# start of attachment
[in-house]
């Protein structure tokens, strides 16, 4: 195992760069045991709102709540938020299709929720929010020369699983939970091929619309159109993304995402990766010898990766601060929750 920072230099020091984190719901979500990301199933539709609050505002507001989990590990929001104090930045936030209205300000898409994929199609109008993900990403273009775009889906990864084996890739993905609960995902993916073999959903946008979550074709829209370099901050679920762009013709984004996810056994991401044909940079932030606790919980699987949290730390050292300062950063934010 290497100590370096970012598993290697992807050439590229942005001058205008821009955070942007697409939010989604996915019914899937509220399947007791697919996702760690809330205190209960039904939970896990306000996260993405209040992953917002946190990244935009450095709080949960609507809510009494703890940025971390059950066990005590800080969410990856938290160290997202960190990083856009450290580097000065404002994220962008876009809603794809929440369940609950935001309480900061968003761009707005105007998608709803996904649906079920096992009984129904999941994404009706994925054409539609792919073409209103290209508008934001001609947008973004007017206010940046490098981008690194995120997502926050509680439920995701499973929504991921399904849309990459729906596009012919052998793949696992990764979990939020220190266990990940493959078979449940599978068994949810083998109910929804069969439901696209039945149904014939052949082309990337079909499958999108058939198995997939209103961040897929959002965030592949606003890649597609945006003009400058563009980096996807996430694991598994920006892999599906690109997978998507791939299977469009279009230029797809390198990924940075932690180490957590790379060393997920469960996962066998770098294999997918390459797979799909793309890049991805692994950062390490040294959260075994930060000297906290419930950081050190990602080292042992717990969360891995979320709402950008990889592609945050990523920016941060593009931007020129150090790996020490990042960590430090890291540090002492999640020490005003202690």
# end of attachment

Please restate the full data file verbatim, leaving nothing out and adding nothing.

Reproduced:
[in-house]
């Protein structure tokens, strides 16, 4: 195992760069045991709102709540938020299709929720929010020369699983939970091929619309159109993304995402990766010898990766601060929750 920072230099020091984190719901979500990301199933539709609050505002507001989990590990929001104090930045936030209205300000898409994929199609109008993900990403273009775009889906990864084996890739993905609960995902993916073999959903946008979550074709829209370099901050679920762009013709984004996810056994991401044909940079932030606790919980699987949290730390050292300062950063934010 290497100590370096970012598993290697992807050439590229942005001058205008821009955070942007697409939010989604996915019914899937509220399947007791697919996702760690809330205190209960039904939970896990306000996260993405209040992953917002946190990244935009450095709080949960609507809510009494703890940025971390059950066990005590800080969410990856938290160290997202960190990083856009450290580097000065404002994220962008876009809603794809929440369940609950935001309480900061968003761009707005105007998608709803996904649906079920096992009984129904999941994404009706994925054409539609792919073409209103290209508008934001001609947008973004007017206010940046490098981008690194995120997502926050509680439920995701499973929504991921399904849309990459729906596009012919052998793949696992990764979990939020220190266990990940493959078979449940599978068994949810083998109910929804069969439901696209039945149904014939052949082309990337079909499958999108058939198995997939209103961040897929959002965030592949606003890649597609945006003009400058563009980096996807996430694991598994920006892999599906690109997978998507791939299977469009279009230029797809390198990924940075932690180490957590790379060393997920469960996962066998770098294999997918390459797979799909793309890049991805692994950062390490040294959260075994930060000297906290419930950081050190990602080292042992717990969360891995979320709402950008990889592609945050990523920016941060593009931007020129150090790996020490990042960590430090890291540090002492999640020490005003202690």